Taxis – derivatives and semantics

The word “taxi” is derived from two other words – “taximeter” and “cabriolet”. The derivative is obviously “Taxicab” which is shortened to “taxi”. It is interesting to note that the term “taximeter” was first used in 1891 to refer to a device used to calculate fares and distances; In Latin, “taxa” means toll or tax. The word “Cabriolet” was used to refer to a horse-drawn carriage in which the coachman occupied a position at the rear.

However, around the same time, Germany adopted the name tax meter for a similar device, referencing the Greek term “taxe” which also means to charge or tariff. “Taxe a meter,” meaning “pay by the meter,” was approved for official use in French by Cabriolet owners and shortened to “taxi” from “taxe.” The British soon followed suit.

The use of the term “taxis” in ancient Greek refers to “movement in response to a stimulus” or a type of innate behavioral response by an organism to the presence of light or food. Varieties of taxiing include orbital and kinetic, both of which refer to responses with or without a change in direction.

The difference between “taxi” and “cab”

Generally speaking, both are transport vehicles; “cab” of older use seems to derive from “cabriolet” meaning a horse-drawn cart for public employment such as browam or hansom. When they were upgraded as metered motor vehicles (taximeters), they began to be called taxis.

More specifically, in the United Kingdom for example, a taxi is often a vehicle for hire that is hailed at the side of the road while a cab often refers to a vehicle that has been previously hired or pre-booked for travel.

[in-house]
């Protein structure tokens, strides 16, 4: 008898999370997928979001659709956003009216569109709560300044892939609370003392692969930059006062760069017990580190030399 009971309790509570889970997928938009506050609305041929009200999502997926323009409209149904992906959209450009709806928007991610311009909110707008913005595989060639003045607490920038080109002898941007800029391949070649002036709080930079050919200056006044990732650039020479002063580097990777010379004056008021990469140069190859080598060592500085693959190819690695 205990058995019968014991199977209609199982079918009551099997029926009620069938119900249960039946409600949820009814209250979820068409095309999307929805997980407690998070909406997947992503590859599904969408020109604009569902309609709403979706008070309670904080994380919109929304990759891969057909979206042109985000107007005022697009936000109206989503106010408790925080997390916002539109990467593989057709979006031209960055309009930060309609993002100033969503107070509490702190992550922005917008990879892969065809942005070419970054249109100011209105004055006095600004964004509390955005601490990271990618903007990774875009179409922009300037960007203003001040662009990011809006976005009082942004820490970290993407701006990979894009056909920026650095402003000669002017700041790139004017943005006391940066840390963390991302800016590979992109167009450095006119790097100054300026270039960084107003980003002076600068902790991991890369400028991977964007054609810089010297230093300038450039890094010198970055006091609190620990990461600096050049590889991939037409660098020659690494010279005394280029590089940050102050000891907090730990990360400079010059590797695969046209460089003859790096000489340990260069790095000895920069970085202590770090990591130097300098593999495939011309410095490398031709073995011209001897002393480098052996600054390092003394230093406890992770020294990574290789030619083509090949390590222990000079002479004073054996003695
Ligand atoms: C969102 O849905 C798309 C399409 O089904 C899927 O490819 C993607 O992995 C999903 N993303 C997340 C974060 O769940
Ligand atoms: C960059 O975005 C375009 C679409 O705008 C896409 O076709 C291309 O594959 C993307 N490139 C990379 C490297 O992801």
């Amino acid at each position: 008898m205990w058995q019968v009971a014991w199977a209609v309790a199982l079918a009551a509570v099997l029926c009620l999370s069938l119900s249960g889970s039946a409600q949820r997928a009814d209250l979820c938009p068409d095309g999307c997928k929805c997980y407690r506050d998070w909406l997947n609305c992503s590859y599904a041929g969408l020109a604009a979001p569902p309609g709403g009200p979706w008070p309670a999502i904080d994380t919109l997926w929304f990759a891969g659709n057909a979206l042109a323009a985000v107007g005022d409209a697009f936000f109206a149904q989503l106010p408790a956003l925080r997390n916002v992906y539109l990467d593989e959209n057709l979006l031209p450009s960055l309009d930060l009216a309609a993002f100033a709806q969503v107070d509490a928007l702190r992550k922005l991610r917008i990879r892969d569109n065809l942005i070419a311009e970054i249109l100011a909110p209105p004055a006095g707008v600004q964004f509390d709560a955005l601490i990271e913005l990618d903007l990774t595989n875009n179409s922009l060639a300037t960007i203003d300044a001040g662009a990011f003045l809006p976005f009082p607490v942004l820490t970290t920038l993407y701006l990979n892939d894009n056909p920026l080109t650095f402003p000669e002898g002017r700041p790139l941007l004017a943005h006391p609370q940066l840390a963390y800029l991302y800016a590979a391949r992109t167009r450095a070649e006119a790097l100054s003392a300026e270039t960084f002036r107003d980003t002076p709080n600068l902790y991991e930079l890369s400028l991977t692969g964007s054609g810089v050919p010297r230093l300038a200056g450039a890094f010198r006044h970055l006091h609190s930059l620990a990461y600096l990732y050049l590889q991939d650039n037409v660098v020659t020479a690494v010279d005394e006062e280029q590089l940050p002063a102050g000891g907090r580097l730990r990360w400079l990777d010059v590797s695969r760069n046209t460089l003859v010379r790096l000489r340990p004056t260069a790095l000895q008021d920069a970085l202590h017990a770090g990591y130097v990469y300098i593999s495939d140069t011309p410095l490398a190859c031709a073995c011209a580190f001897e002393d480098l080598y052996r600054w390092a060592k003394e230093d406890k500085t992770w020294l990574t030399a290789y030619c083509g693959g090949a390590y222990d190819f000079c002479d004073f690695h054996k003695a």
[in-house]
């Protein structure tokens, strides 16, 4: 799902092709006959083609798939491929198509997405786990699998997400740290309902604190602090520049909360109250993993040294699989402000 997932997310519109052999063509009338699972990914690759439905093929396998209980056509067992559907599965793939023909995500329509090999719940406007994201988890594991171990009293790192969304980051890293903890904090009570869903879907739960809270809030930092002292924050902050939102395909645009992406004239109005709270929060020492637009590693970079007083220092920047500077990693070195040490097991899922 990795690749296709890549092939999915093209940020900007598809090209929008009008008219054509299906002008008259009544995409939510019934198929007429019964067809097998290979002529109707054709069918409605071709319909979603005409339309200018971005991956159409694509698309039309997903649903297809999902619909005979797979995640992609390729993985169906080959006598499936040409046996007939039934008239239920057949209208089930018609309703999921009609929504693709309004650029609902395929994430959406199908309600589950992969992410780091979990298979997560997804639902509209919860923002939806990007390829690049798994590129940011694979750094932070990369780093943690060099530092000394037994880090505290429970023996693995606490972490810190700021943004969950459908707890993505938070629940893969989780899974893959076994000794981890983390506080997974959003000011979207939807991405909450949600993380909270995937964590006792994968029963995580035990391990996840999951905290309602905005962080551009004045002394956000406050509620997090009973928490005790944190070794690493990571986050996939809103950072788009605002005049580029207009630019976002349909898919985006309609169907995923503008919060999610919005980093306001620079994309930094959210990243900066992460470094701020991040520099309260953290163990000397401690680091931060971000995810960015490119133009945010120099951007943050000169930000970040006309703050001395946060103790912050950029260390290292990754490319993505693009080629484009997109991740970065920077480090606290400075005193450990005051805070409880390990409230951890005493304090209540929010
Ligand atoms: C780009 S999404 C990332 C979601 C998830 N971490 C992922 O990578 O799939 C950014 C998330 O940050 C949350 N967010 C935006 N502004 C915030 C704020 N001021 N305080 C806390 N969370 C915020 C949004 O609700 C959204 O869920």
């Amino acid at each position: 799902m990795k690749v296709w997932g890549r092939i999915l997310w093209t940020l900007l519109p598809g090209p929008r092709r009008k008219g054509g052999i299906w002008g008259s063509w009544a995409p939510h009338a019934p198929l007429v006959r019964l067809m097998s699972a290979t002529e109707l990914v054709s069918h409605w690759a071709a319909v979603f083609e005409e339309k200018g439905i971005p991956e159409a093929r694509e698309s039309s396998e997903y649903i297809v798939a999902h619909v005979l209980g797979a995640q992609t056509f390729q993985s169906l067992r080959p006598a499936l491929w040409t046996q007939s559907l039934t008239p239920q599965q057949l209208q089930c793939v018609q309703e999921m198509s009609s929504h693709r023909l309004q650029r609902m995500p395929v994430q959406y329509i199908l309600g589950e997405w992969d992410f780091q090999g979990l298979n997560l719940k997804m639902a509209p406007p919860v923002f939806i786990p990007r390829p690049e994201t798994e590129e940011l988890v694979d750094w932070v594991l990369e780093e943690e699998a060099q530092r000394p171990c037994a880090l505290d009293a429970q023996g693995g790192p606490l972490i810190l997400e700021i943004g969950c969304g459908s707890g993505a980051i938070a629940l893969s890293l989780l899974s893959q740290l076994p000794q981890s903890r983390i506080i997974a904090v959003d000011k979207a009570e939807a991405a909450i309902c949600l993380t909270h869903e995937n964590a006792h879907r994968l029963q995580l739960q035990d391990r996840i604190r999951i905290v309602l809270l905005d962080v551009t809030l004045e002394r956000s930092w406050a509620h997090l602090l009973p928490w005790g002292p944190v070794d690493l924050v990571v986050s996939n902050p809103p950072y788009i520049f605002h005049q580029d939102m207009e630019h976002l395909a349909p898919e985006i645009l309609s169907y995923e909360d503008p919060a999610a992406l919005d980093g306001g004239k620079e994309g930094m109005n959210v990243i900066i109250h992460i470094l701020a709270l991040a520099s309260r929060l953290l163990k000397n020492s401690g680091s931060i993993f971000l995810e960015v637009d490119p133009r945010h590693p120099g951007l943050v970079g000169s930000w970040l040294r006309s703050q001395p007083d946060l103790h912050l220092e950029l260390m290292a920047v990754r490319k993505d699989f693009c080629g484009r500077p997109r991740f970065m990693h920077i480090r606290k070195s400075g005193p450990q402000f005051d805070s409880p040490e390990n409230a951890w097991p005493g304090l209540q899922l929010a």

“Taxi” also has different connotations of movement as in plane taxiing or slow sailing. This was a slang term first used in the early 1900s for a small passenger plane that was moving slowly on the ground before picking up speed for take off. The interesting colloquial use of “taxi” in American usage refers to a sentence of five to fifteen years or a relatively small prison sentence as an analogue to a short taxi ride.

In many local languages, taxi is often referred to by several other words that refer to transportation vehicles whether manual or motorized – rickshaw derived from Japanese ‘jinrikisha’, hand-drawn rickshaw, tuk-tuk or rickshaw, motorized taxi, pedicab and boda boda. At the height of the racist movement in America, the “jitney” cab was the term used when referring to unlicensed or illegal taxis, prevalent mostly in African American areas where legal taxis refused to go.

Today, we know that taxi stands for taxi, black cab, yellow cab, taxi buses, even limousines – simply put, it means car for rent.

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